Ever tried pressing P button while driving at a good clip down the highway? I have. (Mixing it up for the ww washers because my other car has opposite stalk placement.) What should happen in this case? Should the car slam on the parking brake at speed? No, it doesn't, it beeps in error. (Or at least it used to beep on 6.0.) Now, I think it may do nothing not even a beep since new software.. I've done it more than once over time..

    Repeat, at a crawl rolling at 3 speed (your choice of km/h or mph), and press the P button on the selector. What should happen? Strict criteria of selecting P are not met... but if the car is rolling slow enough, then yes the P brake clamps and the car lurches to a stop. How fast can you be going to get away with that? Is there a difference rolling backwards versus forwards? Dunno, experiment #12 required.

    What ALWAYS works for ANY gear or Park selecting is: foot on brake, car stopped and not rolling, select a direction, neutral, or Park. And you get what you ask for.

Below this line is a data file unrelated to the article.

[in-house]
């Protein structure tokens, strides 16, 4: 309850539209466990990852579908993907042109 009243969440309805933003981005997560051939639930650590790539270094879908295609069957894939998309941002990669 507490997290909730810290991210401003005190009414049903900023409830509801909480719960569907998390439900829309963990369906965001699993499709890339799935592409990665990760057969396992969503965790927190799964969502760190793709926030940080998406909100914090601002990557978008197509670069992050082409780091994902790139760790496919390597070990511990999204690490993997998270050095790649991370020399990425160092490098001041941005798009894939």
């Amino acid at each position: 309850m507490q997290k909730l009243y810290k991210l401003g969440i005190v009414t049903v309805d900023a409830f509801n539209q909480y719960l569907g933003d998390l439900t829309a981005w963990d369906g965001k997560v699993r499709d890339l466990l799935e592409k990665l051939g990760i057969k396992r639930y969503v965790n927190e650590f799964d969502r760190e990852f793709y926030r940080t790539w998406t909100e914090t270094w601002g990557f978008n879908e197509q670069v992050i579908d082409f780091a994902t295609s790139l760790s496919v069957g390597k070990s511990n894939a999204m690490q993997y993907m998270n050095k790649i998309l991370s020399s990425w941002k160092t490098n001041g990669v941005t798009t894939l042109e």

It's only a convenience that you can sometimes flip from one selection to another, but there are conditions.

    Get to know them if you're going to use them!
     
  9. mknox

    mknox Well-Known Member

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    In over 2 years, the only time I've ended up in the wrong gear was when I didn't flick the lever past the indent and wound up in neutral instead of either D or R.
     
  10. FlasherZ

    FlasherZ Sig Model S + Sig Model X + Model 3 Resv

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    5 mph seems to be the threshold, at least for D->N and N->D changes, before brake pedal is required or not.
     
  11. rdrcrmatt

    rdrcrmatt Member

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    THIS. There's nothing fuzzy about it.

    5MPH or less, give the lever a FULL THROW and you'll be in the other gear.

    a Half throw and you'll need to be on the brake pedal at lower speeds to get back into gear. Don't have to be stopped, just have the pedal pressed a little.